Archive | Food Matters

Hot French Film, Wintry Climes, and Soup

In my house, November is soup month. I have it at least once a day and often twice. On Sunday I ate it for breakfast and dinner (Saltie’s mulligatawny and my miso-dumpling, respectively). On Monday I ate it for lunch and dinner (Fairway’s chicken matzoh ball, both times). On Tuesday, a friend and I ate fish stew and oyster bisque codependently at Chelsea Market’s Cull & Pistol.

The weather is not even that bad yet—temperatures are mostly in the 30s and 40s—but New York buildings have yet to adequately kick in their central heating. And since a wintry clime always creeps up with all the insidiousness of an unwanted neighbor, none of us have had a chance to develop our thick skins, figuratively or literally. Hence: soup, the Earth Mommy of all prepared foods.

Today I bundled up in a big fur hat, two mufflers, fingerless gloves, cashmere tights, and 19th century-style clog boots, and bustled into the city to screen Mauvais Sang at Film Forum. A 1986 Leos Carax neo-New Wave movie set, punnily enough, during a French heat wave, it stars Julie Delpy, Juliette Binoche, and Denis Lavant. This is what it entails: pantomimed fisticuffs and ventriloquized flirtation, silent stares and empty declarations, steamy nights and boiling pavement, teary tough guys and blank beautiful women, dangling cigarettes and smeary lipstick, snow-white and rose-red (not to mention black and blue), and—oh! oh!—David Bowie’s “Modern Love.” In short, it is a sweat lodge of a film, just what the doctor ordered. To collect myself afterward, I ducked into a West Village ramen bar and slurped an enormous bowl of noodles and broth and pickled eggs and cabbage and bamboo shoots and chunks of pork.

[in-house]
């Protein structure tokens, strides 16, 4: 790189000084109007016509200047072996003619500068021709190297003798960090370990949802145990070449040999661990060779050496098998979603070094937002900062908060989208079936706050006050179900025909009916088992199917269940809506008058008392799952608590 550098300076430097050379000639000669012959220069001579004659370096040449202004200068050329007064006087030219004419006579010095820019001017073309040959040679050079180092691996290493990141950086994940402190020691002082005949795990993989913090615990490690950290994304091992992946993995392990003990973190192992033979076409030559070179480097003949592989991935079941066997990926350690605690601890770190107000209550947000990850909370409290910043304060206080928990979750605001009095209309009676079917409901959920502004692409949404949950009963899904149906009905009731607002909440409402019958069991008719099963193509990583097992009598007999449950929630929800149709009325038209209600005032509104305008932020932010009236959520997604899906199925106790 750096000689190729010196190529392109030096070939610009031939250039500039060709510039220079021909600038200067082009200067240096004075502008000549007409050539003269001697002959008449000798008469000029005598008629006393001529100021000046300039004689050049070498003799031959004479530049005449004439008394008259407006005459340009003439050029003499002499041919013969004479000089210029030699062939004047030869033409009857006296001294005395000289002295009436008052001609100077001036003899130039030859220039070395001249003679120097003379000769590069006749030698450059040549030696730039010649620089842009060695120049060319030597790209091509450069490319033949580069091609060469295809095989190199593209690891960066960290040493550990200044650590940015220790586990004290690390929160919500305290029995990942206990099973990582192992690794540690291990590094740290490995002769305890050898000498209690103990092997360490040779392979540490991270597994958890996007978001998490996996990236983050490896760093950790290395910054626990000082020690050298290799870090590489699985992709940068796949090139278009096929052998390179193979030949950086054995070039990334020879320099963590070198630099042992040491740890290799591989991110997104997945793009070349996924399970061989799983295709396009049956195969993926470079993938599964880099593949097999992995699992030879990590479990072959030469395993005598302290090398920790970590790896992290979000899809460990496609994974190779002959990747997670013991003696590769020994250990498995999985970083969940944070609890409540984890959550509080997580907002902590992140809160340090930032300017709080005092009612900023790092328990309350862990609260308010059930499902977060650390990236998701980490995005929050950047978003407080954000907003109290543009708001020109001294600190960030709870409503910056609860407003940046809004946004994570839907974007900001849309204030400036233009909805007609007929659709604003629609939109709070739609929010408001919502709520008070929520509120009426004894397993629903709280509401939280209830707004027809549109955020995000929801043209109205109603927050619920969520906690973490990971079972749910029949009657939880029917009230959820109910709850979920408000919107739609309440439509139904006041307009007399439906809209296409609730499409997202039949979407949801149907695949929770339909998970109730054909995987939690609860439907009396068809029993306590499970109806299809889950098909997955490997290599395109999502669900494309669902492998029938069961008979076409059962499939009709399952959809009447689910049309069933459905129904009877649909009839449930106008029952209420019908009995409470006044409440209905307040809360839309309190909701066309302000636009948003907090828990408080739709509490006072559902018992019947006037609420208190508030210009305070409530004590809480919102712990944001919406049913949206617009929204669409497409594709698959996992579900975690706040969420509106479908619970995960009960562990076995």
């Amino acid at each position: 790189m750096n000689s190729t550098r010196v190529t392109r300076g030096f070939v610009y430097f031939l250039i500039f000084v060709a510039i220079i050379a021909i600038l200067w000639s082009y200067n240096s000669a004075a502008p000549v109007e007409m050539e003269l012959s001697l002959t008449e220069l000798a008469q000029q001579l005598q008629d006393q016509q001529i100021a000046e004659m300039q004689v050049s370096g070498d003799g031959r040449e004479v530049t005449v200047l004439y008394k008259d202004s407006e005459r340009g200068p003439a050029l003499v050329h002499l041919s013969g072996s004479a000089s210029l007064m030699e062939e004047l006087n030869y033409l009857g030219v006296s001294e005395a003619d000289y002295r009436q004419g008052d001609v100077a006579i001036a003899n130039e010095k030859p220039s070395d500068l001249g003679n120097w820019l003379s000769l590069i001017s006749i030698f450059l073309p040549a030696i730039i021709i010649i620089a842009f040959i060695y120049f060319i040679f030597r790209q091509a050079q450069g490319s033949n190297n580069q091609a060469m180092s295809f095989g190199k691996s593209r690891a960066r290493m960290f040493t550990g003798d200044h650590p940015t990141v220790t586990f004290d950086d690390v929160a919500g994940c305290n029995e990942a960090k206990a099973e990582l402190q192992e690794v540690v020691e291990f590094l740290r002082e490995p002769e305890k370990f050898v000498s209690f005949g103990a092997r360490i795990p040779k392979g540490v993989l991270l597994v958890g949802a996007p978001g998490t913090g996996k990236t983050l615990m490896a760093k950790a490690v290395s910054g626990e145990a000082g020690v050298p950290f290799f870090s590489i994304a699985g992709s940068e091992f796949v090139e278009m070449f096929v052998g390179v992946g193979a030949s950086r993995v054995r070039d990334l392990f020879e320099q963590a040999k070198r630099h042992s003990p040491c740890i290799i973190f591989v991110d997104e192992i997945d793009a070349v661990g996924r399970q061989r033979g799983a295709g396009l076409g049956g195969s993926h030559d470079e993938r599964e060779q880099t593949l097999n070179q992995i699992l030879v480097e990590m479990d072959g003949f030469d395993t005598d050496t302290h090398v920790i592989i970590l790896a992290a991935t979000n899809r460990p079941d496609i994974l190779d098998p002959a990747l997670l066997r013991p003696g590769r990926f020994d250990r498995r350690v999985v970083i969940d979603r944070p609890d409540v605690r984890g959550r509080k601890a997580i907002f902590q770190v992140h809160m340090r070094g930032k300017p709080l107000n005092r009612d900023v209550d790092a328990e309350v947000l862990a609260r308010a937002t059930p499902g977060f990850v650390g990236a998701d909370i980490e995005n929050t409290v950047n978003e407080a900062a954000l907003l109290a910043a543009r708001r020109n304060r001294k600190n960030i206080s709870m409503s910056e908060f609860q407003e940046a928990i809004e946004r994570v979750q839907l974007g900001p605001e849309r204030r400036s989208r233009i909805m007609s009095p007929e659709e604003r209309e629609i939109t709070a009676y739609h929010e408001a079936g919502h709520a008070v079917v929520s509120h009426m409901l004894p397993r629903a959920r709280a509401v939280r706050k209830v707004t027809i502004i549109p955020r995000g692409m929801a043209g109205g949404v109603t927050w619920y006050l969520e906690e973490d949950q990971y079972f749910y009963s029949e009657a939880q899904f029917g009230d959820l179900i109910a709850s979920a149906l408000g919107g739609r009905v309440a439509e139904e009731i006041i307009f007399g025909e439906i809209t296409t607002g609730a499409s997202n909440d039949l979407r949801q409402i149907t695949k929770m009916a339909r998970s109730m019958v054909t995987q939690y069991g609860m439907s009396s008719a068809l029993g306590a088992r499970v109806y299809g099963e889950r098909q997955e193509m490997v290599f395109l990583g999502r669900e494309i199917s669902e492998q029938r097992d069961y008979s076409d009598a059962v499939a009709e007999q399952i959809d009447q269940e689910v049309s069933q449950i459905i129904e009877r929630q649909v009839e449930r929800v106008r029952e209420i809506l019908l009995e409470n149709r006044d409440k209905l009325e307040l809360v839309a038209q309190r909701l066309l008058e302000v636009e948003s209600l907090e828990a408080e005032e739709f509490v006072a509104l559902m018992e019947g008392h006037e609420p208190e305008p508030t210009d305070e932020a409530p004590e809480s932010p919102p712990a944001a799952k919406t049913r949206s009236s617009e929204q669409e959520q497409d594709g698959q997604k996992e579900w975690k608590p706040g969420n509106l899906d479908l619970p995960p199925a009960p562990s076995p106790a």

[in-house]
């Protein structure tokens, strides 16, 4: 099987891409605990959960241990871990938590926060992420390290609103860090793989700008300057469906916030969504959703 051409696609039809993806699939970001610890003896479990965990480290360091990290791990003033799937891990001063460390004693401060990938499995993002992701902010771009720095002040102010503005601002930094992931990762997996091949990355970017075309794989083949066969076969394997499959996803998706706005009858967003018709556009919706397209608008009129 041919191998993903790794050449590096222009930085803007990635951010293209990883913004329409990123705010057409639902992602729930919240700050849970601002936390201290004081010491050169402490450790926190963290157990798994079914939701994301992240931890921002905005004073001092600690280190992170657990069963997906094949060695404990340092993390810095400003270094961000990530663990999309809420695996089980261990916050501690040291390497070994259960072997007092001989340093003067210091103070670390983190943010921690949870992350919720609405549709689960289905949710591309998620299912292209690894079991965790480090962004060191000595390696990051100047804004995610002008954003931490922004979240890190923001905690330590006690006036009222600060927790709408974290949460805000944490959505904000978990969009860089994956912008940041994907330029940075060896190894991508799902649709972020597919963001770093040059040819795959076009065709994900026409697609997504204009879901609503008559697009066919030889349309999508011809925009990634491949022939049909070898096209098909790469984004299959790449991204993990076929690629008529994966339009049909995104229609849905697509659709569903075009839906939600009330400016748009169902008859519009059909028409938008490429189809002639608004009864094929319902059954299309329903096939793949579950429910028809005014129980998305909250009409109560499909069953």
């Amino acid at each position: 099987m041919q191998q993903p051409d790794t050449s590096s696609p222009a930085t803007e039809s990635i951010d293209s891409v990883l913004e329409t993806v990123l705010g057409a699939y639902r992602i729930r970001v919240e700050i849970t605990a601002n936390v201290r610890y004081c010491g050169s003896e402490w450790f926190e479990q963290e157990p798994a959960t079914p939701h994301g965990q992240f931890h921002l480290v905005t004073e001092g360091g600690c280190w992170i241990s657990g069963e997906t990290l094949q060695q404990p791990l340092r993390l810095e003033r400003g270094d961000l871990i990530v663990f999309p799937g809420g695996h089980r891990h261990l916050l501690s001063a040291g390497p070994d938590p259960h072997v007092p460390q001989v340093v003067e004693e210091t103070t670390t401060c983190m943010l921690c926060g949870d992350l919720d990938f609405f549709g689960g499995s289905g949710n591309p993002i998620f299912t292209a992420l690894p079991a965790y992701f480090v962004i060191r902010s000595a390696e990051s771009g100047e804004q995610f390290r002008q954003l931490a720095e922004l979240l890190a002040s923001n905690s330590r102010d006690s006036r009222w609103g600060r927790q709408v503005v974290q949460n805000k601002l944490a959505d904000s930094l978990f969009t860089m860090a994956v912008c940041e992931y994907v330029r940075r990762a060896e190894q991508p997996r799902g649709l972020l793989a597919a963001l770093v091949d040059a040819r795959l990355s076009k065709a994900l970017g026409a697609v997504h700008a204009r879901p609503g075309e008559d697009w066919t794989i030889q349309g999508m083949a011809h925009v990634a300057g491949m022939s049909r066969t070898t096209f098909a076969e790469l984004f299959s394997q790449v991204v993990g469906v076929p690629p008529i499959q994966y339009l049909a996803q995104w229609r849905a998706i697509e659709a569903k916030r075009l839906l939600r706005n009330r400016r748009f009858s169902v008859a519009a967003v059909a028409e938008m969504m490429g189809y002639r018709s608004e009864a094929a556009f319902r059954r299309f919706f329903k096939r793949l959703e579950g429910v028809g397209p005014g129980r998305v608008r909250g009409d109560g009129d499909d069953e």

I never once took off my big fur hat, let alone my two mufflers.

Tonight I am preparing a split pea soup with a ham hock. In my witchy cauldron I will toss every root and green vegetable in my larder, including a frond of fennel, and I will listen to an audiobook of Chekhov short stories as I do so. Really, I’m doing the best I can, especially given that I resent any weather that demands so much of my attention. Who knows? I eventually may plaster a grin back on my puss, if not on Lady Garbo’s.

Mauvais Sang screens at Film Forum November 29-December 5. It’s sure to warm you up.

Almost All Souls’ Day

Lonely Coney Island on the first day of November. The seagulls rule the school; the beach is shockingly swept; the borscht and blintzes are there for the taking. We remove what litter we find; make wishes and shyly feed them to the sea. The wind whips around us with gusto; the sun dips in and out of sight; the rides stand still like dogs awaiting unreliable masters. In Brighton Beach we find half-sour pickles, caviar, black bread, and, finally, prune chocolates, the candy forever in my grandparents’ blue dish. The Proustian madeleines of my wilderness of a childhood, writ large in a Russian’s lady hand.

Brassy Lady, Brassy Tacks: A Bulletin

After a few weeks of the Brokenhearted Bertha diet (chocolate and whiskey administered intravenously), this broad is back to her daily regime of brown rice, kale, and broiled fish, both figuratively and literally. Said Paul Cézanne: “I must be more sensible and realize that, at my age, illusions are hardly permitted and will always destroy me.”

"All, everything I understand, I understand only because I love."
― Leo Tolstoy